“If I can say the leadership is not in line with my core values, then there is no amount of money, there is no platform I wouldn’t jump off.” Stephen Curry
Earlier this week in an interview with The San Jose Mercury News Stephen Curry criticized Under Armour CEO’s Kevin Plank’s support of President Donald Trump and offered a warning that money will never replace his values.
As many may recall, it was Curry’s commitment to his personal values that led him to align himself with Under Armour over Nike. In an ESPN special, “TrueHoop Presents: How Nike lost Stephen Curry to Under Armour” it was discovered that during a pitch meeting with Nike they mispronounced his name and it became clear to Curry they did not value him for who he was. We can’t say for sure that a deal with Nike may have been more lucrative than Under Armour but for Curry it was the principle that mattered not the money. Now one of the main reasons that drove Curry to align with Under Armour has put them in the hot seat.
Regardless of the fact that this situation occurred over a political issue I commend Curry for his commitment to his values. With so much of his financial life tied to the success of Under Armour he willingly risked his reputation and relationship with the company to stand up for what he believes.
As professional athletes, artists, and influencers you have companies willing to pay you large sums of money to endorse their products. However, it’s not just your name, its your reputation. One of my favorite quotes from investing legend, Warren Buffett emphasizes how important every decision is that you make.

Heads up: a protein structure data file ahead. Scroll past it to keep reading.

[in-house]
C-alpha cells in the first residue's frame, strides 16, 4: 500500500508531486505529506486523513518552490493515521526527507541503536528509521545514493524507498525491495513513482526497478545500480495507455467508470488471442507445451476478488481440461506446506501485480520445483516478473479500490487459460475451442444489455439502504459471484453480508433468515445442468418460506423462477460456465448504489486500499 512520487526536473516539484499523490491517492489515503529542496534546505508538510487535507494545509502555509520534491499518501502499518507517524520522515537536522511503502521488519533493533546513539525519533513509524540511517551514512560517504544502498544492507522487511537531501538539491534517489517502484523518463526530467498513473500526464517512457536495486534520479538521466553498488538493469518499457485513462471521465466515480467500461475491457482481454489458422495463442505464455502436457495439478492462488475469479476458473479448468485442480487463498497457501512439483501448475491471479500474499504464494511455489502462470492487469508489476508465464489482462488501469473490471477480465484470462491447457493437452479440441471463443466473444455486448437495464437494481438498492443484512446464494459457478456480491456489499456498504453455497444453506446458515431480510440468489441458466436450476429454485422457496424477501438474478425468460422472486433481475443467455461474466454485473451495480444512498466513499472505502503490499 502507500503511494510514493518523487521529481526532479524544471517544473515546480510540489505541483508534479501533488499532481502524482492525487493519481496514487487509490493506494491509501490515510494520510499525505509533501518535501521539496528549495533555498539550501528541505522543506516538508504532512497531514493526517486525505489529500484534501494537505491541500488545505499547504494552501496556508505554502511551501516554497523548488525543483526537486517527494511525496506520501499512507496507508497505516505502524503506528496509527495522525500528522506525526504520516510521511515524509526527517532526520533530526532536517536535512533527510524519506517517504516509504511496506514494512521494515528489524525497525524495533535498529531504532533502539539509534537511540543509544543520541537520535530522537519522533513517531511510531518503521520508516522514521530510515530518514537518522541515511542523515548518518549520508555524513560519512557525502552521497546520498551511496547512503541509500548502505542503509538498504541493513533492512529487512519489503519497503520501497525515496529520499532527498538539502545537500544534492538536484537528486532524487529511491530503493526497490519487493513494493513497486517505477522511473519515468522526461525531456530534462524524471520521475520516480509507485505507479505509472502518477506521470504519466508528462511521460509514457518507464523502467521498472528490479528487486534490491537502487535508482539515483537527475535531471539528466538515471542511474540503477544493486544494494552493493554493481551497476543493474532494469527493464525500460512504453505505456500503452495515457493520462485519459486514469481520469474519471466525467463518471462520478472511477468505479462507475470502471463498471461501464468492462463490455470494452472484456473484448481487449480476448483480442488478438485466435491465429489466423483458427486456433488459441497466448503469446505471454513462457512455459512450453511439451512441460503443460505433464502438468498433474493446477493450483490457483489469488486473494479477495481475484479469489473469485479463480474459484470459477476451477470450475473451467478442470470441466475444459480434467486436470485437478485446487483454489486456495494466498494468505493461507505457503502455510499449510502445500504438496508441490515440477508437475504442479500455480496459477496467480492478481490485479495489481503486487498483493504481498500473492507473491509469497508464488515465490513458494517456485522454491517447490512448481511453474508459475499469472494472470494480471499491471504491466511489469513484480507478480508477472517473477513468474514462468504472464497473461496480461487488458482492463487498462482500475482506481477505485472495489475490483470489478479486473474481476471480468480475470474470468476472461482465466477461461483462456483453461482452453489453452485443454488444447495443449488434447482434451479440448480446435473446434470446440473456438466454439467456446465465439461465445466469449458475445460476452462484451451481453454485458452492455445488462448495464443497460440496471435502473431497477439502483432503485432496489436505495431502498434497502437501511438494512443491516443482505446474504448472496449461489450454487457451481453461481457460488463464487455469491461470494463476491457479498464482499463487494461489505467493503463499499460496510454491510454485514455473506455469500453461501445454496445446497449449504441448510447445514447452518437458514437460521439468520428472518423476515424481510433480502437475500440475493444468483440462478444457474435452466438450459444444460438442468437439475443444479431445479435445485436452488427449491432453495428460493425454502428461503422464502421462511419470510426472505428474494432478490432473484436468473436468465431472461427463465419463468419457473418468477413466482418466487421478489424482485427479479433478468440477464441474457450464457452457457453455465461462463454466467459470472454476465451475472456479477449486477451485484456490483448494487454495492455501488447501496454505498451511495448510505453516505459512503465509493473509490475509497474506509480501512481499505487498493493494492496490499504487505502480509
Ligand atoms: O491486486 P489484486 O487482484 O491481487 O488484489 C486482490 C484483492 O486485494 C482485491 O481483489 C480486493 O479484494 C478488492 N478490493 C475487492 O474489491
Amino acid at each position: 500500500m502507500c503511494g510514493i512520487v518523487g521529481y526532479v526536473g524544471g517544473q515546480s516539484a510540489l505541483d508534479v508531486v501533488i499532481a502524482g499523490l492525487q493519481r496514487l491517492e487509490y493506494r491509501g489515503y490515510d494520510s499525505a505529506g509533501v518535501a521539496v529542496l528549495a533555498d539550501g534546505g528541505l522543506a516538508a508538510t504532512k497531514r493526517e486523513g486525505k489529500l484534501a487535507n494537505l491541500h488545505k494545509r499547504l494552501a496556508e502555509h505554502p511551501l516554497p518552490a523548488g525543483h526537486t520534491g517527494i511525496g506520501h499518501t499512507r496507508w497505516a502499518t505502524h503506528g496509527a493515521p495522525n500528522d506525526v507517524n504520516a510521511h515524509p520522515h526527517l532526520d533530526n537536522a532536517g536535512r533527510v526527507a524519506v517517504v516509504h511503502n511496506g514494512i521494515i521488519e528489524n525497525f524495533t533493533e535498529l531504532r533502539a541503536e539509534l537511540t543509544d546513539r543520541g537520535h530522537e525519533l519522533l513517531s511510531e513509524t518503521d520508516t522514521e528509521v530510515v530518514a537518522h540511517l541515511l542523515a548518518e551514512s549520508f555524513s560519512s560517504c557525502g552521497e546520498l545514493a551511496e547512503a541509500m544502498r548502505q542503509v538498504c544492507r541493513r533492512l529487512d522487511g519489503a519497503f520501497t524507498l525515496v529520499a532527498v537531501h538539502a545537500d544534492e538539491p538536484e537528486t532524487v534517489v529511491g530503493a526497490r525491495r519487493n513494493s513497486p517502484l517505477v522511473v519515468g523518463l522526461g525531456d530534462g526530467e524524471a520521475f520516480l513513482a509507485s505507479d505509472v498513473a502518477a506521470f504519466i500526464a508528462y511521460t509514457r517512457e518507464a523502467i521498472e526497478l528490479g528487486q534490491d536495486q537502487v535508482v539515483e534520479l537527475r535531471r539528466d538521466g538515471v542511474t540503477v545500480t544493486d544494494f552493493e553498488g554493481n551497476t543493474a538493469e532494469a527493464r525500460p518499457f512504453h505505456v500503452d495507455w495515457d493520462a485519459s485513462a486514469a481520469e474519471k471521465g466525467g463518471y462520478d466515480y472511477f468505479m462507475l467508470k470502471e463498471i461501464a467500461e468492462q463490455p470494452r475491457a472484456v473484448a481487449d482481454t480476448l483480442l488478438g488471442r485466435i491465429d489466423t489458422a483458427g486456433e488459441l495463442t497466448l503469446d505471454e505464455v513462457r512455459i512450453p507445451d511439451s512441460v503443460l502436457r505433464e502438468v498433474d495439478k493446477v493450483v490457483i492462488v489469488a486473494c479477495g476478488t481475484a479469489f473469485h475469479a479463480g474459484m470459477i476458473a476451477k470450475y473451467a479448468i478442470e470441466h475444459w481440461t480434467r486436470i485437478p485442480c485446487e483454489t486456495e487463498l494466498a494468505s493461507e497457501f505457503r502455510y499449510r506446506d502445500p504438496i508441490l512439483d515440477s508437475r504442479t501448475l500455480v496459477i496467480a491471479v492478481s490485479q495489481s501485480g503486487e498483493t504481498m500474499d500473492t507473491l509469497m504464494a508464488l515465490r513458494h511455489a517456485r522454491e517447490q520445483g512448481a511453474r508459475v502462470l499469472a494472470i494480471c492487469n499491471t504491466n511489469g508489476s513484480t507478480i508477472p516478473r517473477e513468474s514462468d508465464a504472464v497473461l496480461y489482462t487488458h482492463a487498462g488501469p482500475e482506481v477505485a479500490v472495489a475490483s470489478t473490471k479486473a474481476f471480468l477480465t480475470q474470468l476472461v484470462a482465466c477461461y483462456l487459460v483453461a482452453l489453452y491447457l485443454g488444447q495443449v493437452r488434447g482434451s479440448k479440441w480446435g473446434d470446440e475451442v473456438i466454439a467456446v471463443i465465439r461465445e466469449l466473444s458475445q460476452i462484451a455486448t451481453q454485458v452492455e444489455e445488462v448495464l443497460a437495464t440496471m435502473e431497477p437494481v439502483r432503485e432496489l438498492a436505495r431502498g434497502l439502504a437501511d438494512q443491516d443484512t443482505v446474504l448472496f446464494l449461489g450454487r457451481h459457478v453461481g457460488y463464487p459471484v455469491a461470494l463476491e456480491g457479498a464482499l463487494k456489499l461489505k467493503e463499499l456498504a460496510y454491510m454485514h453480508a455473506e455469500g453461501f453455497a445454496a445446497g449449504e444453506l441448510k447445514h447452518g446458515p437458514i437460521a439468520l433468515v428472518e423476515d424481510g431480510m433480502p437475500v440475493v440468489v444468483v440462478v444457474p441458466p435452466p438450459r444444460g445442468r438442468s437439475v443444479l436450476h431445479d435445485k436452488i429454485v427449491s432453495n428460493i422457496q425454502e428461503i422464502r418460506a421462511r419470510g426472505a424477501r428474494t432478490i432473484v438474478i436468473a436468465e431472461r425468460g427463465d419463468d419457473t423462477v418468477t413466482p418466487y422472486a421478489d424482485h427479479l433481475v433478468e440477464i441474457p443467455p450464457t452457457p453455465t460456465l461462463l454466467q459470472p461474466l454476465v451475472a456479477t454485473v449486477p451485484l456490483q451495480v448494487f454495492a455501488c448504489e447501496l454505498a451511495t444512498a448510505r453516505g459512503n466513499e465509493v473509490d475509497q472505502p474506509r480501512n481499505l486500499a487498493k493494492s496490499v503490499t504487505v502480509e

“It takes 20 years to build a reputation and five minutes to ruin it. If you think about that, you’ll do things differently.”
My clients and I talk a lot about their “legacy.” Not only how to pass along their wealth to the next generation but more importantly, how will they have made the world a better place. The reality is everyone leaves behind a personal legacy for others to inherit that may be positive or negative in content, and great or small in magnitude. The only questions are what will that legacy be, and how will he or she be remembered.
In Curry’s case he’s evaluating not only the money he can make but how his association with that brand will effect his legacy.
What do you want your legacy to be? Do you think your personal values need to align with the companies that pay you?